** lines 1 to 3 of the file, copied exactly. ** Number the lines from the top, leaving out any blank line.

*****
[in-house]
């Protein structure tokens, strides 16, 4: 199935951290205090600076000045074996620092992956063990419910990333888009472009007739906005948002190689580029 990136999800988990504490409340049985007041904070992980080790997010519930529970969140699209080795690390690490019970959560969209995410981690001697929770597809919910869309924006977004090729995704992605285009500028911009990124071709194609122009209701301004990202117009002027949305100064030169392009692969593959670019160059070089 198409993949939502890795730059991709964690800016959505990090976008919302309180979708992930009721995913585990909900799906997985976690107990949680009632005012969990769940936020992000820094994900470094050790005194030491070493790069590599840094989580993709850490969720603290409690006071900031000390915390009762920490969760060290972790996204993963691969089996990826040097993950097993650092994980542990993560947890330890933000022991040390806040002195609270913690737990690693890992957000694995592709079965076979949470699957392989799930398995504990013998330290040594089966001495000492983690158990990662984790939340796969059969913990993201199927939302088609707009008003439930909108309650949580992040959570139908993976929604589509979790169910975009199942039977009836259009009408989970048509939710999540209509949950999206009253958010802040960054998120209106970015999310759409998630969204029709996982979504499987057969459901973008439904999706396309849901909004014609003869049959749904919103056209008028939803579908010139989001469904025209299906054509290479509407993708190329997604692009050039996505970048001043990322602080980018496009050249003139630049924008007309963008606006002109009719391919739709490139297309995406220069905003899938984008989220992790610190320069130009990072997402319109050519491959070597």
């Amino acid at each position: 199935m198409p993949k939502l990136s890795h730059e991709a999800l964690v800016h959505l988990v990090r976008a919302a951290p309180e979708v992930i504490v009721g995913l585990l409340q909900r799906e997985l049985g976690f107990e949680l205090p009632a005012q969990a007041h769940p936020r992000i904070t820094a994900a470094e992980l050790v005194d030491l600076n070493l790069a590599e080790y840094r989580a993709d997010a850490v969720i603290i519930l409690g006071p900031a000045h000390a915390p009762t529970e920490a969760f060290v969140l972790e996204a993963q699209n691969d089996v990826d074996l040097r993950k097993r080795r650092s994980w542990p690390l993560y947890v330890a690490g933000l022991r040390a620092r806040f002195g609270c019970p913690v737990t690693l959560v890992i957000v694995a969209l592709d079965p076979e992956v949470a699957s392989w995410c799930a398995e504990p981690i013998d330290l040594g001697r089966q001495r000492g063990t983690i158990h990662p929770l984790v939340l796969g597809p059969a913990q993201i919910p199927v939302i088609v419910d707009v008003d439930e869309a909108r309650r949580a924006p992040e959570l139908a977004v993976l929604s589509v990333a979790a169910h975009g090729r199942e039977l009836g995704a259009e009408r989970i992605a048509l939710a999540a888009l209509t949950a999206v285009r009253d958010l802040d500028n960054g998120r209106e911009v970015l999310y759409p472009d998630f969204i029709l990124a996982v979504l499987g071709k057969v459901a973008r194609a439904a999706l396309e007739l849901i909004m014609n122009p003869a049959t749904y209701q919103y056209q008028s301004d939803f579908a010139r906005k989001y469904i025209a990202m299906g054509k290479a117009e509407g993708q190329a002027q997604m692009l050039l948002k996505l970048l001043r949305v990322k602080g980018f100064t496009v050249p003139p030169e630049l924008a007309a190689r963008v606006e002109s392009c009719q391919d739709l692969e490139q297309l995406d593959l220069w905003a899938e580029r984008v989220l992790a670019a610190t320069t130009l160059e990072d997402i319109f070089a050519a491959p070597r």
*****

[in-house]
């Protein structure tokens, strides 16, 4: 199935951290205090600076000045074996620092992956063990419910990333888009472009007739906005948002190689580029 990136999800988990504490409340049985007041904070992980080790997010519930529970969140699209080795690390690490019970959560969209995410981690001697929770597809919910869309924006977004090729995704992605285009500028911009990124071709194609122009209701301004990202117009002027949305100064030169392009692969593959670019160059070089 198409993949939502890795730059991709964690800016959505990090976008919302309180979708992930009721995913585990909900799906997985976690107990949680009632005012969990769940936020992000820094994900470094050790005194030491070493790069590599840094989580993709850490969720603290409690006071900031000390915390009762920490969760060290972790996204993963691969089996990826040097993950097993650092994980542990993560947890330890933000022991040390806040002195609270913690737990690693890992957000694995592709079965076979949470699957392989799930398995504990013998330290040594089966001495000492983690158990990662984790939340796969059969913990993201199927939302088609707009008003439930909108309650949580992040959570139908993976929604589509979790169910975009199942039977009836259009009408989970048509939710999540209509949950999206009253958010802040960054998120209106970015999310759409998630969204029709996982979504499987057969459901973008439904999706396309849901909004014609003869049959749904919103056209008028939803579908010139989001469904025209299906054509290479509407993708190329997604692009050039996505970048001043990322602080980018496009050249003139630049924008007309963008606006002109009719391919739709490139297309995406220069905003899938984008989220992790610190320069130009990072997402319109050519491959070597």
């Amino acid at each position: 199935m198409p993949k939502l990136s890795h730059e991709a999800l964690v800016h959505l988990v990090r976008a919302a951290p309180e979708v992930i504490v009721g995913l585990l409340q909900r799906e997985l049985g976690f107990e949680l205090p009632a005012q969990a007041h769940p936020r992000i904070t820094a994900a470094e992980l050790v005194d030491l600076n070493l790069a590599e080790y840094r989580a993709d997010a850490v969720i603290i519930l409690g006071p900031a000045h000390a915390p009762t529970e920490a969760f060290v969140l972790e996204a993963q699209n691969d089996v990826d074996l040097r993950k097993r080795r650092s994980w542990p690390l993560y947890v330890a690490g933000l022991r040390a620092r806040f002195g609270c019970p913690v737990t690693l959560v890992i957000v694995a969209l592709d079965p076979e992956v949470a699957s392989w995410c799930a398995e504990p981690i013998d330290l040594g001697r089966q001495r000492g063990t983690i158990h990662p929770l984790v939340l796969g597809p059969a913990q993201i919910p199927v939302i088609v419910d707009v008003d439930e869309a909108r309650r949580a924006p992040e959570l139908a977004v993976l929604s589509v990333a979790a169910h975009g090729r199942e039977l009836g995704a259009e009408r989970i992605a048509l939710a999540a888009l209509t949950a999206v285009r009253d958010l802040d500028n960054g998120r209106e911009v970015l999310y759409p472009d998630f969204i029709l990124a996982v979504l499987g071709k057969v459901a973008r194609a439904a999706l396309e007739l849901i909004m014609n122009p003869a049959t749904y209701q919103y056209q008028s301004d939803f579908a010139r906005k989001y469904i025209a990202m299906g054509k290479a117009e509407g993708q190329a002027q997604m692009l050039l948002k996505l970048l001043r949305v990322k602080g980018f100064t496009v050249p003139p030169e630049l924008a007309a190689r963008v606006e002109s392009c009719q391919d739709l692969e490139q297309l995406d593959l220069w905003a899938e580029r984008v989220l992790a670019a610190t320069t130009l160059e990072d997402i319109f070089a050519a491959p070597r």